Zantac Lawsuit

Citizens Commission on Human Rights Award Recipient (Twice)
Humanist, humorist

Sunday, November 27, 2011

MHRA To 'Re-educate' UK Doctor's on SSRi's Part II "Keeping A Stiff Upper Lip"

Following on from Part I , today I assess more of the MHRA's SSRi Learning Module for clinical practitioners throughout the UK.

SSRI learning module: Sexual dysfunction

The MHRA write:

Sexual dysfunction is a common reason for the patient to discontinue SSRI treatment. Sensitive and frank questioning and discussion of sexual side effects during medication review can help promote adherence to treatment. 

Their advice to clinical practitioners:

Sexual counseling may be called for and specific treatment for erectile dysfunction can be considered. If symptoms persist, consider reduction in dose or alternative treatment.

There they are again banging on about "alternative" treatment without actually mentioning what that alternative treatment is.

No surprise, from me at least, that the MHRA are recommending specific treatment for erectile dysfunction. My only surprise here is that they didn't actually name the actual drug.

Back in 2009 I wrote a blog about how the MHRA had teamed up with Viagra manufacturers Pfizer to air a series of ads on national TV and also in cinemas across the UK. The ads warned of the dangers of purchasing medication online. The commercials showed a man opening a package which contained a packet of pills, he opened the pills, swallowed one then seconds later is seen pulling a dead rat from his mouth. The purpose of these 'public safety' commercials was to warn the public that buying drugs online was dangerous.

I was kind of skeptical about the whole exercise and saw it more of a promotional tool for Viagra, allbeit by proxy as it is illegal to advertise prescription drugs in the UK.

Here's the Ad.

This wasn't the first time advertising by proxy had hit UK TV screens. The following ad promoted the website, a website sponsored by Eli Lilly and Company.

I pondered complaining to the MHRA but it seems they had already received a complaint about this particular ad, a complaint that they did not uphold!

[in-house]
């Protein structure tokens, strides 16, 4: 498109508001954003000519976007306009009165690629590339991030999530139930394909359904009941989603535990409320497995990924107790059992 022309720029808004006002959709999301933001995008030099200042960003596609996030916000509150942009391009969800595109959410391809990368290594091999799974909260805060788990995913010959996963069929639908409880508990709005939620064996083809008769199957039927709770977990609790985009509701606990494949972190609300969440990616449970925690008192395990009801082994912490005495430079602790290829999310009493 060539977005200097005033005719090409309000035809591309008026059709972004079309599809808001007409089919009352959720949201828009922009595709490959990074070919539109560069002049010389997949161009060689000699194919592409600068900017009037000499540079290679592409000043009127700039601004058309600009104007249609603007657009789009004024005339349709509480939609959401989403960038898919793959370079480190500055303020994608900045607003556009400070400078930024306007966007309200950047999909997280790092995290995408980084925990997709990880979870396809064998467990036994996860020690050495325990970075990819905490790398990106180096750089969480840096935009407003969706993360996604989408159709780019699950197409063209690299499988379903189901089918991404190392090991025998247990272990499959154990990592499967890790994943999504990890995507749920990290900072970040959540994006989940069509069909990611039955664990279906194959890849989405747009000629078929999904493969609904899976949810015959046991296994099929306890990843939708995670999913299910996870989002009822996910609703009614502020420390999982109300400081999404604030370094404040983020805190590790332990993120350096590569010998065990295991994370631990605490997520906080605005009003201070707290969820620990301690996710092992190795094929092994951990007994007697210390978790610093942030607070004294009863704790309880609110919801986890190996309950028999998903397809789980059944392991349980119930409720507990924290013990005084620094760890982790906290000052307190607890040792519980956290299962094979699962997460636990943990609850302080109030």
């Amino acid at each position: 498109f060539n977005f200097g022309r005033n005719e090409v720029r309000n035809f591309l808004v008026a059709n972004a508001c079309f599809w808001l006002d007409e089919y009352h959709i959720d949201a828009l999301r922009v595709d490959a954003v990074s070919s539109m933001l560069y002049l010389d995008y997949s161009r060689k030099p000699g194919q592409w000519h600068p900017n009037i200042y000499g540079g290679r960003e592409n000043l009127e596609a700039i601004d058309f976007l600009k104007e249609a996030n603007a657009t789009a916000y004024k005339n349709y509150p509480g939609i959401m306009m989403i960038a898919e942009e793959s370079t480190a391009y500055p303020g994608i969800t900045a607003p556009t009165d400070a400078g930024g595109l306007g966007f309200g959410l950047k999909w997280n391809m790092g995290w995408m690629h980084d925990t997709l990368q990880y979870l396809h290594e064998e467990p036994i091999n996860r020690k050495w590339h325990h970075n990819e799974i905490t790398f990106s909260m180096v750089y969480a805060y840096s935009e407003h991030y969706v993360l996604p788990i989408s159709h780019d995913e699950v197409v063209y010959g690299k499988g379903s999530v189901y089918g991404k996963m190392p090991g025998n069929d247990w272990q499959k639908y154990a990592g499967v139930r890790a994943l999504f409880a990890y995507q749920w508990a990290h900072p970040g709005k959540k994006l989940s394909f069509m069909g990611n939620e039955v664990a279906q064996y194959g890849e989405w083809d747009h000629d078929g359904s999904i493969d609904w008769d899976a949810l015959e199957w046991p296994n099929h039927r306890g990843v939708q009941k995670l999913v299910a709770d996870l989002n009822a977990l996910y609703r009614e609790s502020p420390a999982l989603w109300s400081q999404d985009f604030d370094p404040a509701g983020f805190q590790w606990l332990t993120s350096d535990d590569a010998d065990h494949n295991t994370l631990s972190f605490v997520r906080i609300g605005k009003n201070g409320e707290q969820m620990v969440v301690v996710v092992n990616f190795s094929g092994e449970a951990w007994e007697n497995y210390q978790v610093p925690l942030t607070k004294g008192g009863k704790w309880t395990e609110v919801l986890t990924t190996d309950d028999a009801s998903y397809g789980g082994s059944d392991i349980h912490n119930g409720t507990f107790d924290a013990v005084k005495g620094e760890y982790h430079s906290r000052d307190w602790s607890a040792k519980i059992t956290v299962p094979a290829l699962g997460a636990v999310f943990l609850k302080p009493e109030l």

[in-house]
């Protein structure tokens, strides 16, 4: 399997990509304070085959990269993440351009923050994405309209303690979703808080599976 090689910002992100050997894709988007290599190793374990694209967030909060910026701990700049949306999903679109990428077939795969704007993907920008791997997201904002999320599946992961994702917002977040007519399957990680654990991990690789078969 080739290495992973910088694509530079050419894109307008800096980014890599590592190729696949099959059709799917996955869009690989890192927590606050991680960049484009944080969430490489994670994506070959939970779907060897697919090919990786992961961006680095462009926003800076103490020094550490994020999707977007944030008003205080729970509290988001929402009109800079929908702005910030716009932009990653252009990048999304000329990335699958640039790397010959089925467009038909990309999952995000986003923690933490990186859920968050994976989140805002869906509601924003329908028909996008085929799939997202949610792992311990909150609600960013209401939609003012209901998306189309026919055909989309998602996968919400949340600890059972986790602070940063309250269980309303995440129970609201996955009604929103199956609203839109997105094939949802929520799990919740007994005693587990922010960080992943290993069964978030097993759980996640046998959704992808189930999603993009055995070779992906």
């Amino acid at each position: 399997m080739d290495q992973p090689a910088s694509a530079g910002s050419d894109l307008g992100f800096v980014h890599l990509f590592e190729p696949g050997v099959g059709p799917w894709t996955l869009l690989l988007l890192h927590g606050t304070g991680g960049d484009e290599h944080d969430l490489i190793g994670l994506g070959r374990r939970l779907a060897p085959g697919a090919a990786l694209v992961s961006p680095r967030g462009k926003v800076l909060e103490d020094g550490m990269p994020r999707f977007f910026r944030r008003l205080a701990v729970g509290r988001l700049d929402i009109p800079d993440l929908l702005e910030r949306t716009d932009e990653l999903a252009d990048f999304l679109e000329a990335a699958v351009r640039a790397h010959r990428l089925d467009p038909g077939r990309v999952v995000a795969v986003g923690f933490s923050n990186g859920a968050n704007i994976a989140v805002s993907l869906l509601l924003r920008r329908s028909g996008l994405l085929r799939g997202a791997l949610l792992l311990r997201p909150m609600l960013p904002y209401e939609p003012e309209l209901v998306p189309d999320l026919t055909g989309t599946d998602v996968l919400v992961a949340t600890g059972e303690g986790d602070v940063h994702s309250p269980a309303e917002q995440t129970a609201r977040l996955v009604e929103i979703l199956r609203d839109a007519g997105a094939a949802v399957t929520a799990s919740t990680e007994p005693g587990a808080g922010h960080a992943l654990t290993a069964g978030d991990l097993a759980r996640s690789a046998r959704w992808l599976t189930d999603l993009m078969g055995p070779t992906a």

Is it just me or can others see a different reason behind the MHRA recommending erectile dysfunction drugs to patients... who, let's face it, have only got erectile dysfunction because of the SSRi medication they were prescribed, a medication given the all clear by the very same people who are now trying to educate doctor's about their dangers.

[Insert laughter here]

Page 6 of the SSRi Learning module - SSRI learning module: Other common adverse effects.

The MHRA write:

Sweating may occur and in some patients can be profuse. Some patients may experience numbness or tingling (paraesthesia), pain in joints (arthralgia) or muscles (myalgia) or muscle cramps.

and their risk reduction measures...

Profuse sweating may indicate that the dose of SSRI is excessive. If symptoms do not improve, switching to another SSRI may resolve the adverse effects.

I scratch my head at this logic. What is the point of switching to another SSRi when all SSRi's may cause the above? It's hardly reducing risk, it's more of a 'put the patient on a carousel and watch him/her go round and round until they eventually fall off'.

I love the use of the word "may". In truth, they just don't know, it's guesswork and poor guesswork. Switching to another SSRi can cause a whole heap of problems...something the MHRA fail to mention in this section of the "Learning" module.

Coming up in Part III - SSRI learning module: Withdrawal (discontinuation) effects.

I'm going to need a few hours to assess that particular advice!

In the meantime, keeping to the theme of erectile dysfunction, here's a video to enjoy. Courtesy of the double entendre masters AC/DC.

If clinical practitioners are going to be re-educated on the dangers of SSRi's, the last people I'd want teaching them would be an agency wholly funded by the pharmaceutical industry. - Bob Fiddaman

Previously in this series:





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